Black Panther Portraits, Babbage Presentation Copies, Signed Churchill Photograph: Auction Preview

Image: Swann Galleries

Photograph by Stephen Shames from Ericka Huggins' Comrade Sisters: Women of the Black Panther Party (2022), offered at Swann Galleries this week.

Here's what I'll be watching this week:

At New England Book Auctions on Tuesday, May 21, 230 lots of Fine Books & Ephemera, including a set of the 1902 Book-Lover's Camden Edition of Whitman's works, a volume containing four nineteenth-century book auction catalogs, and a number of group lots, including some children's books and some books about books. 

Dominic Winter Auctioneers sells Photographs, Autographs & Historical Documents on Wednesday, May 22, in 448 lots. A copy of Yousuf Karsh's "Roaring Lion" photograph of Winston Churchill, signed by both Karsh and Churchill, is expected to sell for £25,000–30,000; a British officer's manuscript account of the Battle of Waterloo could fetch £25,000–35,000; and three books which purportedly belonged to Florence Nightingale are estimated at £5,000–8,000.

On Thursday, May 23, Forum Auctions holds an online sale of Books and Works on Paper, in 268 lots. A presentation copy of Charles Babbage's Influence of Signs in Mathematical Reasoning (1826) inscribed to the secretary of the Royal Astronomical Society rates the top estimate at £6,000–8,000. Berkeley's Treatise Concerning the Principles of Human Knowledge (1710) could sell for £5,000–7,000, and a volume containing three offprints, two by Babbage and one of those another presentation copy is estimated at £3,000–4,000.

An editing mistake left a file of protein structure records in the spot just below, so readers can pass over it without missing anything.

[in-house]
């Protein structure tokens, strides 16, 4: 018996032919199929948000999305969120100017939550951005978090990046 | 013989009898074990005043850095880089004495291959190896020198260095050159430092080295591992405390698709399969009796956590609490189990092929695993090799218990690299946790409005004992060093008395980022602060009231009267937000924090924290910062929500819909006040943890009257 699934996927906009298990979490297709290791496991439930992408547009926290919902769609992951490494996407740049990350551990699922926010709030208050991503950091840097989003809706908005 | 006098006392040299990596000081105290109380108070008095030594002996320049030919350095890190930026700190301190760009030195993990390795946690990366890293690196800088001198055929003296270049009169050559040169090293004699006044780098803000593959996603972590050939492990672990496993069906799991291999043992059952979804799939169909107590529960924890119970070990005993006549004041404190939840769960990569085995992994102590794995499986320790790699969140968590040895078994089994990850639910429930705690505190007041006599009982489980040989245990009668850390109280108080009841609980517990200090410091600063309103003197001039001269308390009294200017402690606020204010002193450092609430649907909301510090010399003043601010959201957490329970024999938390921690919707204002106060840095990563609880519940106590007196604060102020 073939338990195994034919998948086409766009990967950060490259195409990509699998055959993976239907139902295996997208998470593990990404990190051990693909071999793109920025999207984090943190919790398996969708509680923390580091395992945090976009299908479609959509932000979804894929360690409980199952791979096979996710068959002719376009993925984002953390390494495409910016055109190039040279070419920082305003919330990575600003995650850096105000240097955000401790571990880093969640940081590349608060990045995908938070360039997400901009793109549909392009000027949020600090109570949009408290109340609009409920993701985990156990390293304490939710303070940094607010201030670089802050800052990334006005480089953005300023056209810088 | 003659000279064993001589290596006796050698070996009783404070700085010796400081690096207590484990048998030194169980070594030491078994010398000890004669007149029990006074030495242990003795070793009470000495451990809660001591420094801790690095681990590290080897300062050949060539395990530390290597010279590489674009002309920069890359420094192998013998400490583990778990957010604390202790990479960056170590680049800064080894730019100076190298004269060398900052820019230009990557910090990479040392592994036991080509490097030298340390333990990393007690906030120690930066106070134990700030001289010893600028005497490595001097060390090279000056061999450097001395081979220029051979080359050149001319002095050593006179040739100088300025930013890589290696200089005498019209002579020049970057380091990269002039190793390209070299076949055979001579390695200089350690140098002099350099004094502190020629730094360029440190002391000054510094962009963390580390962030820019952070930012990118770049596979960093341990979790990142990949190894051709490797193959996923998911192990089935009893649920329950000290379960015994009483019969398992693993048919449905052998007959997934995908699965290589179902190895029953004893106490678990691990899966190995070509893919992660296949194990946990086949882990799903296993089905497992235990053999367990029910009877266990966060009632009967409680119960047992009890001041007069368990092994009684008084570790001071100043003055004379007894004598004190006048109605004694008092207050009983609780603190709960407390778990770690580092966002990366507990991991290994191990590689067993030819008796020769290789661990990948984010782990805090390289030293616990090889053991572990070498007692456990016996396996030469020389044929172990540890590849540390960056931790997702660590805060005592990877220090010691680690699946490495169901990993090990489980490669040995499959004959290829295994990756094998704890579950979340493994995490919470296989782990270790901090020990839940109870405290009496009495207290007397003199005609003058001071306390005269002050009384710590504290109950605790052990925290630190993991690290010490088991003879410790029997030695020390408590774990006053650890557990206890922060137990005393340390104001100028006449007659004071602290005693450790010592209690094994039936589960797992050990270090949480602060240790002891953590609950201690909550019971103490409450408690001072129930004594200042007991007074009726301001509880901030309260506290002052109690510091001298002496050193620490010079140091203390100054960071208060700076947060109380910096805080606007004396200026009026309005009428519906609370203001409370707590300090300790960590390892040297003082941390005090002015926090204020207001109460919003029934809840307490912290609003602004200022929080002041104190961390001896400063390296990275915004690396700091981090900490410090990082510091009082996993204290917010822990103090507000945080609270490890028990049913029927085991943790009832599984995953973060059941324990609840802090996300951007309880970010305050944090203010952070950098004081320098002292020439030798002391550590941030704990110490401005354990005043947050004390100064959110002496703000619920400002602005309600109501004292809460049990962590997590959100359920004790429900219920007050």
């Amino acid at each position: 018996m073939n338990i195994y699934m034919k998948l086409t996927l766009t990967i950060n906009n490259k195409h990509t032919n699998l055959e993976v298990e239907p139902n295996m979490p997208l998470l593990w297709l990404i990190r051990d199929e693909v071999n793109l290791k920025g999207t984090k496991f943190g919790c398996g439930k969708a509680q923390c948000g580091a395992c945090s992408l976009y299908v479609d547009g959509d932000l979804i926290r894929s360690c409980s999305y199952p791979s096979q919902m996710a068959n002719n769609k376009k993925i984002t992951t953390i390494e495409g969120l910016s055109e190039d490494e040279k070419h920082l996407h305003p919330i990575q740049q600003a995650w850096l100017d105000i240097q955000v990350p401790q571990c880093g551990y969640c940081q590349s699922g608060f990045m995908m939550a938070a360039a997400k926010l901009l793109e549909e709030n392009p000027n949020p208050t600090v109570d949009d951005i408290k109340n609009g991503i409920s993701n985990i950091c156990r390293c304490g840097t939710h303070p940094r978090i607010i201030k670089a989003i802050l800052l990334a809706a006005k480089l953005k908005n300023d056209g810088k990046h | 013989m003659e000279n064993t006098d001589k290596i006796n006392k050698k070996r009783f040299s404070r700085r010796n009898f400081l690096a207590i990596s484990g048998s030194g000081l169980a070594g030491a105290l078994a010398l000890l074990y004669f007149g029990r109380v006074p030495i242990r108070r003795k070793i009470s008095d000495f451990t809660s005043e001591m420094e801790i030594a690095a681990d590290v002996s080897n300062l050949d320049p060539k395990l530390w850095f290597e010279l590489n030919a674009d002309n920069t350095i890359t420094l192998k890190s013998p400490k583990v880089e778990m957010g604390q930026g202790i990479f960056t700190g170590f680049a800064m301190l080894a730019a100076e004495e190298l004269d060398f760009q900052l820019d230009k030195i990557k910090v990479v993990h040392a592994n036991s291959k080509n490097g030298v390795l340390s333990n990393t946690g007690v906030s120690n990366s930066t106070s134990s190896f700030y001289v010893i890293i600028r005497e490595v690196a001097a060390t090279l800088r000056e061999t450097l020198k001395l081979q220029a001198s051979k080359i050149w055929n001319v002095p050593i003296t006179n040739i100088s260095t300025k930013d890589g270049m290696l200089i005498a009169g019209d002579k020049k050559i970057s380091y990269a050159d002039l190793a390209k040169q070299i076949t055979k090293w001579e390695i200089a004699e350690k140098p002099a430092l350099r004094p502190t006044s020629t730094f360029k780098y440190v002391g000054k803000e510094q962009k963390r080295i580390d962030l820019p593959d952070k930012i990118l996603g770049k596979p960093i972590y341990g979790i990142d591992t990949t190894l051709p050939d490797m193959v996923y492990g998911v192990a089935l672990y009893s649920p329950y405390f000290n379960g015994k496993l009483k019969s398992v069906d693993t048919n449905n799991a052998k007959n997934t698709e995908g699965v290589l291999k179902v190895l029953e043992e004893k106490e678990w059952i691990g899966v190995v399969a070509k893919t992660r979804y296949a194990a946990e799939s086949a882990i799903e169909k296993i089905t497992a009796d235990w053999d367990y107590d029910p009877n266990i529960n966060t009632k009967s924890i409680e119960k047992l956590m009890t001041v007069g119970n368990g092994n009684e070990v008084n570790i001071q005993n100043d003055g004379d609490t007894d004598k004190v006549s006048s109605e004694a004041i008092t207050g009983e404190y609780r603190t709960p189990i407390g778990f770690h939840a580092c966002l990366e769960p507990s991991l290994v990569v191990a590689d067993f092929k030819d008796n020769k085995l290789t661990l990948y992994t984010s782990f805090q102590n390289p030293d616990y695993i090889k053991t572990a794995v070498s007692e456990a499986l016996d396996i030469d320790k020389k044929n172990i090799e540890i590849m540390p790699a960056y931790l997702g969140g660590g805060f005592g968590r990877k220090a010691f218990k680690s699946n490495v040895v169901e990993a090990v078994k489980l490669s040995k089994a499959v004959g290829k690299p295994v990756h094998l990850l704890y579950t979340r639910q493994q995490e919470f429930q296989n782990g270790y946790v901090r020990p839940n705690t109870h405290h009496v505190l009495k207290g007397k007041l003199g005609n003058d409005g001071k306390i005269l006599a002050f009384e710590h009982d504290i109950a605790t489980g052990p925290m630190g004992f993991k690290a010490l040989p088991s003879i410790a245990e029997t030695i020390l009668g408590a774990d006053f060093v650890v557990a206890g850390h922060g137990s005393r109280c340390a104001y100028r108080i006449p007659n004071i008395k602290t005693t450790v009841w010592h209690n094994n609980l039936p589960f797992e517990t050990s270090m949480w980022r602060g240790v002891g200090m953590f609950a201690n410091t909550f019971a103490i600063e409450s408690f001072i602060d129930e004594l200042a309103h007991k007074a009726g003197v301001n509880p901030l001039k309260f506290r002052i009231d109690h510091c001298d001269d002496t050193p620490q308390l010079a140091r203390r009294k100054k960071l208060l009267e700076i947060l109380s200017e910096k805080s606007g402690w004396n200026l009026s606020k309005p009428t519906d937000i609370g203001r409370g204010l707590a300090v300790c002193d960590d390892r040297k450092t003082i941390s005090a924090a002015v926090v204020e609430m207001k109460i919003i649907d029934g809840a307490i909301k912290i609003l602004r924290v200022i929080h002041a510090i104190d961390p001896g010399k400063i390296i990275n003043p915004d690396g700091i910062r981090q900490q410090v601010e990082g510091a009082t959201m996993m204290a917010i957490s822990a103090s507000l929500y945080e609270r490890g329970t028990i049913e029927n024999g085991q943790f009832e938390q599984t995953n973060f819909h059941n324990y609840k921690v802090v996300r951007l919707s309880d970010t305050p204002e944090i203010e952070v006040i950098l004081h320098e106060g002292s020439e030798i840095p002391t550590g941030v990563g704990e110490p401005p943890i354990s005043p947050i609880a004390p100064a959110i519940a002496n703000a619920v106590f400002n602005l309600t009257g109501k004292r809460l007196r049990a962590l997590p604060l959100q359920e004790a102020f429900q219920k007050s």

At Swann Galleries on Thursday, 201 lots in a Focus on Women sale. Ericka Huggins' Comrade Sisters: Women of the Black Panther Party (2022) with photographs by Stephen Shames, this copy with a set of the photographs from the book, rates the top estimate at $65,000–75,000. A copy of Geoffrey Fenton's Historie of Guicciardin (1599), bound with the arms of Queen Elizabeth I on both boards, could sell for $12,000–18,000. A first edition of To Kill A Mockingbird, inscribed by Harper Lee to architect Harold Caufield and accompanied by a Christmas letter from Lee to Caufield is estimated at $10,000–15,000.